I have no useful knowledge of the science of economics, so I've kept the thought to myself that the entrenched goal of unending growth of economies is deeply stupid, unsustainable, harmful to the planet and its inhabitants. (I can't be sure, but I think our current, worldwide, economic debacle proves that idea – that in trying to create wealth out of nothing, economies of the world have been destroyed). Why, I've wondered, hasn't someone invented an economy that works while shrinking to sustainable levels and then maintains that level?

Journalist William Greider doesn't address that idea directly in Future of the American Dream, but he's getting close. It's a long article and worth reading every word.

When I was a very little girl, my mother took me to see the film, The Red Shoes and it stands as one of my favorites to this day. At the Cannes Film Festival last week, director Martin Scorsese introduced a restored print of the classic, gorgeous movie. Here's a story about how Michael Powell, director of The Red Shoes influenced Scorsese and his work. The new print will be released on DVD and Blu-Ray on 29 June when I will be first in line.

In another movie event this week, The Guardian's David Thomson wrote a fascinating tribute to actor James Mason who would have been 100 years old this year. There is a bit of Mason at the beginning of this clip (which mostly features Cary Grant) from Alfred Hitchcock's magnificent North By Northwest. I miss the elegance of this kind of film production. [9:48 minutes]

Comments

I won't condone anything about Brigitte Bardot. Granted, it must not have been fun to live the sort of life she's lived, but she's turned into a follower of Front National, and has been condemned several times for inciting to racial hatred. She certainly loves animals better than her fellow humans http://en.wikipedia.org/wiki/Brigitte_Bardot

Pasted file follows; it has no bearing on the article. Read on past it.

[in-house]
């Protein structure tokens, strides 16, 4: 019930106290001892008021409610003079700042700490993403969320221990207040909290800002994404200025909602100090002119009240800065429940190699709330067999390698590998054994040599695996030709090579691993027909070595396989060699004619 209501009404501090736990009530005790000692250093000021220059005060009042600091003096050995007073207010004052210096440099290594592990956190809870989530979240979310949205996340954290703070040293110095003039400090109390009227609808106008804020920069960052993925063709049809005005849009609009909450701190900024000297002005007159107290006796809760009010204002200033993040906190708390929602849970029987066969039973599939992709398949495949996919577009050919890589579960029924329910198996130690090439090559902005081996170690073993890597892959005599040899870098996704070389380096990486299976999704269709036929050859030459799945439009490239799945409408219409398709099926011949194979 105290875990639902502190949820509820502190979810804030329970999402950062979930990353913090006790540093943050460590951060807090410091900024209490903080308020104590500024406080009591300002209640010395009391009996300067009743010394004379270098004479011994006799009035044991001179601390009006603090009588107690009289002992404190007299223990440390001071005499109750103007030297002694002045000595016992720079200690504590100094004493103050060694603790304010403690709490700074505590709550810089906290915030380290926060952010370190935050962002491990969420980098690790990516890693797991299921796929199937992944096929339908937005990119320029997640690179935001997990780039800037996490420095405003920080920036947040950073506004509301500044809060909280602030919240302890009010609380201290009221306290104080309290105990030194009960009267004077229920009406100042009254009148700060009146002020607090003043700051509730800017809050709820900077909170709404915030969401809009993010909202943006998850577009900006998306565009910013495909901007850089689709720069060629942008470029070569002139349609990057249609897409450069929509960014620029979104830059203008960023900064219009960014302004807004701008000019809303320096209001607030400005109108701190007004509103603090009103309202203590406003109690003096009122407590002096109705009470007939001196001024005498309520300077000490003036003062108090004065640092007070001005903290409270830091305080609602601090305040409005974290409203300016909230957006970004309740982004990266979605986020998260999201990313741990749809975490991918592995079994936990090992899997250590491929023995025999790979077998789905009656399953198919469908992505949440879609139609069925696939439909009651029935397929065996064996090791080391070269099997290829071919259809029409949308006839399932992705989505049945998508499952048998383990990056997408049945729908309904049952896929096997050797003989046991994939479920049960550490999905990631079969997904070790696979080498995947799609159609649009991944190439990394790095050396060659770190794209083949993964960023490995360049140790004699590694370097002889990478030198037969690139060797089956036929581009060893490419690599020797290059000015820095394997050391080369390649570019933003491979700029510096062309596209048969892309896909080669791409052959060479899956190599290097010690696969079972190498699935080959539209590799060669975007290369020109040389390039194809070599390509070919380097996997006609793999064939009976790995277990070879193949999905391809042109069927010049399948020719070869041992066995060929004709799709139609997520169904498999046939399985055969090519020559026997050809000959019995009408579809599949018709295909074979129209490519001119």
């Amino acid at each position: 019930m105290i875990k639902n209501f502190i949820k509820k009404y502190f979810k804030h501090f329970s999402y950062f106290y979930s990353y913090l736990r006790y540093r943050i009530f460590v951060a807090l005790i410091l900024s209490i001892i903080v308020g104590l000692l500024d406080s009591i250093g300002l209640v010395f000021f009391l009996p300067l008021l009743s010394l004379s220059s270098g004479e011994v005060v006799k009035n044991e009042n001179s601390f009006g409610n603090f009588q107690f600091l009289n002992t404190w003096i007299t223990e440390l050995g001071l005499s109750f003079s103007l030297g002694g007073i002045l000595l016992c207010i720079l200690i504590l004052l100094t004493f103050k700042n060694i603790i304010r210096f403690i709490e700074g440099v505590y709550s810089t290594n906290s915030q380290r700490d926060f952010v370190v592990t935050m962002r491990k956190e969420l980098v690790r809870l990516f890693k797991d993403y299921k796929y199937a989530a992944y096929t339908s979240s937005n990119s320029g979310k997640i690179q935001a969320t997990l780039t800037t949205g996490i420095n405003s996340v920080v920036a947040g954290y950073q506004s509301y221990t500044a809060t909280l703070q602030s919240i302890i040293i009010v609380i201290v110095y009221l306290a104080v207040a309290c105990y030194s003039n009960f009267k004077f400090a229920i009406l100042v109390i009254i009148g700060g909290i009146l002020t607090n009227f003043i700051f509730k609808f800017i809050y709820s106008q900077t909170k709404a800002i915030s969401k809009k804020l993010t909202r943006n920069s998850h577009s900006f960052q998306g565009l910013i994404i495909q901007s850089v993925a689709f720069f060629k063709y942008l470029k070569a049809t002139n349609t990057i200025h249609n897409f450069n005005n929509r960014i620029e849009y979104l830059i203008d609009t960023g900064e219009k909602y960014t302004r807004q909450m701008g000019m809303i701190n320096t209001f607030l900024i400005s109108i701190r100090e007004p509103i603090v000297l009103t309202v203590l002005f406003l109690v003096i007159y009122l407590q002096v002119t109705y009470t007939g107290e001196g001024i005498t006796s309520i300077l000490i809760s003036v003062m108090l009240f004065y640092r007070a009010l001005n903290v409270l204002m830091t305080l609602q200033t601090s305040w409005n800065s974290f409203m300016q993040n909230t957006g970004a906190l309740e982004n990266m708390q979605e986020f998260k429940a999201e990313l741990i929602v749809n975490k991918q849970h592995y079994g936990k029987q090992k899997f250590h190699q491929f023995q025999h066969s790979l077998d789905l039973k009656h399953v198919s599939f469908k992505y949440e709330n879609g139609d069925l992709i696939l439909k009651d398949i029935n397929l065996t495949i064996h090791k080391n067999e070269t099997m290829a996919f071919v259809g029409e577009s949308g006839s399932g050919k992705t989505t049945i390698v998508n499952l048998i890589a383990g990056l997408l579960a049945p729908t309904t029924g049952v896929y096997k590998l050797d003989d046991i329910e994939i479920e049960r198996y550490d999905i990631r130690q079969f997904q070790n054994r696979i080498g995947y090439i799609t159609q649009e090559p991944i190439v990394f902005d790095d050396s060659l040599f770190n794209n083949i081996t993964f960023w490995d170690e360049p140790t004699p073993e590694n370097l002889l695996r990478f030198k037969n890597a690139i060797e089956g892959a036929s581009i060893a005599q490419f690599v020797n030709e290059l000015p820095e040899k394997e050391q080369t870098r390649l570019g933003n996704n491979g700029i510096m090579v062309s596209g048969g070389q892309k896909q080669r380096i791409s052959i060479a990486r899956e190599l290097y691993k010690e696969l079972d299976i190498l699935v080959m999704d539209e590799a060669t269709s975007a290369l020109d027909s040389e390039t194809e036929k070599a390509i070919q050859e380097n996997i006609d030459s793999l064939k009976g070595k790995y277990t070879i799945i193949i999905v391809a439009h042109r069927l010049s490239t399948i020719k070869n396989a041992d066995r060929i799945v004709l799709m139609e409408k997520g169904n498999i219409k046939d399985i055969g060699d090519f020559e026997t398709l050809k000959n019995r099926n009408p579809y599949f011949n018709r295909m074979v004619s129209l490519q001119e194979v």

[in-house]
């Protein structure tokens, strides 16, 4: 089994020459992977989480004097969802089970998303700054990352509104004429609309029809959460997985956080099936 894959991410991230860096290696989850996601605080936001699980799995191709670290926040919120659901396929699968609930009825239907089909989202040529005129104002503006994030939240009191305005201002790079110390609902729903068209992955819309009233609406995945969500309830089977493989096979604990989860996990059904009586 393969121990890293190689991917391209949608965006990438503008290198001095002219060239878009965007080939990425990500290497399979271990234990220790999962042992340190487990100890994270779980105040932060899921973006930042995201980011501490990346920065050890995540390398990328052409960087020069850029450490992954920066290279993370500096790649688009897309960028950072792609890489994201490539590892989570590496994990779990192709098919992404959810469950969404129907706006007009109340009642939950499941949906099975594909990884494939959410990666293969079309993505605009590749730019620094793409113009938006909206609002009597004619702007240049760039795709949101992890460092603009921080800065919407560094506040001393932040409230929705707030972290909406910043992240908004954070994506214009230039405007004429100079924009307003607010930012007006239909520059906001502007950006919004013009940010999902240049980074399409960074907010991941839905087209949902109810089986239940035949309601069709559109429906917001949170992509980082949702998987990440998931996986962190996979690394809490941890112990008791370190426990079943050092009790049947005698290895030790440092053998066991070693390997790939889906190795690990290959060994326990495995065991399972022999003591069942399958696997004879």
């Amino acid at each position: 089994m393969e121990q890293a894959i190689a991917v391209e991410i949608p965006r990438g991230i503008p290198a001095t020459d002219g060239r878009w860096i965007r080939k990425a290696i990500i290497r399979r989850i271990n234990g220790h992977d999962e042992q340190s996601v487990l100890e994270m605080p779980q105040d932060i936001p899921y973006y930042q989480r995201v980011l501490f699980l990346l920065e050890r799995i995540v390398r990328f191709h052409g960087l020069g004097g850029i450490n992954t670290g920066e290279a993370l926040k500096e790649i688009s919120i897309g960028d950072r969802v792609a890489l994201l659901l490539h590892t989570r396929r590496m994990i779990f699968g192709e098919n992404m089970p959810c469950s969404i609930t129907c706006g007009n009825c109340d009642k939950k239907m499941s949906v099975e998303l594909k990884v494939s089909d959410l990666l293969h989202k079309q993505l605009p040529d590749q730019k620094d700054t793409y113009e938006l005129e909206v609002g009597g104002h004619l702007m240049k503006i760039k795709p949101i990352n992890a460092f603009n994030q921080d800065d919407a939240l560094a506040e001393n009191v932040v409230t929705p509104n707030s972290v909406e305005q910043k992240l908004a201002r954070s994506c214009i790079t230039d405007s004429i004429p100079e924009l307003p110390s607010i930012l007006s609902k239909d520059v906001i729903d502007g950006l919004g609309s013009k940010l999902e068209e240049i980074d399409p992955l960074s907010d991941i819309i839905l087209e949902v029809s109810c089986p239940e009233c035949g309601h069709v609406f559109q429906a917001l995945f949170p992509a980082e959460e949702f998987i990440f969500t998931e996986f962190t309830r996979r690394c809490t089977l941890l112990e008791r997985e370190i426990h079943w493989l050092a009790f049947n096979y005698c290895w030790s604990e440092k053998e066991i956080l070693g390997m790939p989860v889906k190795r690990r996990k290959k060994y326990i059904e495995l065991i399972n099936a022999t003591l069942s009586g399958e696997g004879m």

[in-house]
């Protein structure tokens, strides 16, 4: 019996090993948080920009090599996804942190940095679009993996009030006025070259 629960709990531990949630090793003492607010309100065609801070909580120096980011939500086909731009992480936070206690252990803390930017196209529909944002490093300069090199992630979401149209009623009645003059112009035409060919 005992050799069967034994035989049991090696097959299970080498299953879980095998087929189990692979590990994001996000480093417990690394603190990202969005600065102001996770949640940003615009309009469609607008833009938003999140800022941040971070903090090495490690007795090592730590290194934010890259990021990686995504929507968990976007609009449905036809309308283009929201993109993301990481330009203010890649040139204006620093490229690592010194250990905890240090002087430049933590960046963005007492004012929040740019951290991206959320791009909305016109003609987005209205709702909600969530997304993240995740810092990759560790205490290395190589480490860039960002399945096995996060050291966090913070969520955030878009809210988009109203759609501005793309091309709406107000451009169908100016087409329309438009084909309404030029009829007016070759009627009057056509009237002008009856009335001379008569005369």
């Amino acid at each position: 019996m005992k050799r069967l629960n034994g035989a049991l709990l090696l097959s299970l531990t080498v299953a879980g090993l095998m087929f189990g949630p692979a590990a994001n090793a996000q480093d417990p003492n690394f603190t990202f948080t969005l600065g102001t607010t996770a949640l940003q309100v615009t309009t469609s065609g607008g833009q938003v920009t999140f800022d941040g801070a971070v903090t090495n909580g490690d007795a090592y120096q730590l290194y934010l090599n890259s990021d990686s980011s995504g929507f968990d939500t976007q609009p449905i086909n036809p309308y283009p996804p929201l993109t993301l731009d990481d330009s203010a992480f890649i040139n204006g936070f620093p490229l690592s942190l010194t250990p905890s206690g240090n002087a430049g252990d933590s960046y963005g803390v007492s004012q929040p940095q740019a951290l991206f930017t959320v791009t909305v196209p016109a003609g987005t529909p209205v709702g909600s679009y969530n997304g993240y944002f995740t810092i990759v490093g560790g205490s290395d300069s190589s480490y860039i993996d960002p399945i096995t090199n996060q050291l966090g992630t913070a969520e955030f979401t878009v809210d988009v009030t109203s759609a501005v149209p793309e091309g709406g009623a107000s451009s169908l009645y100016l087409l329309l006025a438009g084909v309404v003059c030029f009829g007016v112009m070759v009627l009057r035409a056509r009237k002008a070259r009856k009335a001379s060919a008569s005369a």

Much to my disappointment I heard Obama's say (In his speech in New Mexico) that the single-payer health care plan might be the way to go if we were starting from scratch, but it is not feasible under our current system.

Out of 18 witnesses,not a single proponent of the single-payer system was allowed to testify in the health-care reform hearing. However, the pharmaceutical and insurance industries were well represented. When the proponents of the single-payer system disrupted the hearing in protest they were not only escorted out of the hearing, but were arrested.

So much for the only health care reform that will actually save money. I am so disappointed in our President right now. The insurance and pharmaceutical industries won.

Maybe I set my hopes too high, but I too am deeply disappointed by Obama's continuing retreat from his campaign promises. Besides his recent down-playing of his promise to bring about significant health care reform, he also seems to be slowly abandoning his promises to increase transparency in government, to move the trials of suspected terrorists to the U.S. and close GITMO, and, in general, to do away with the failed policies of the Bush administration.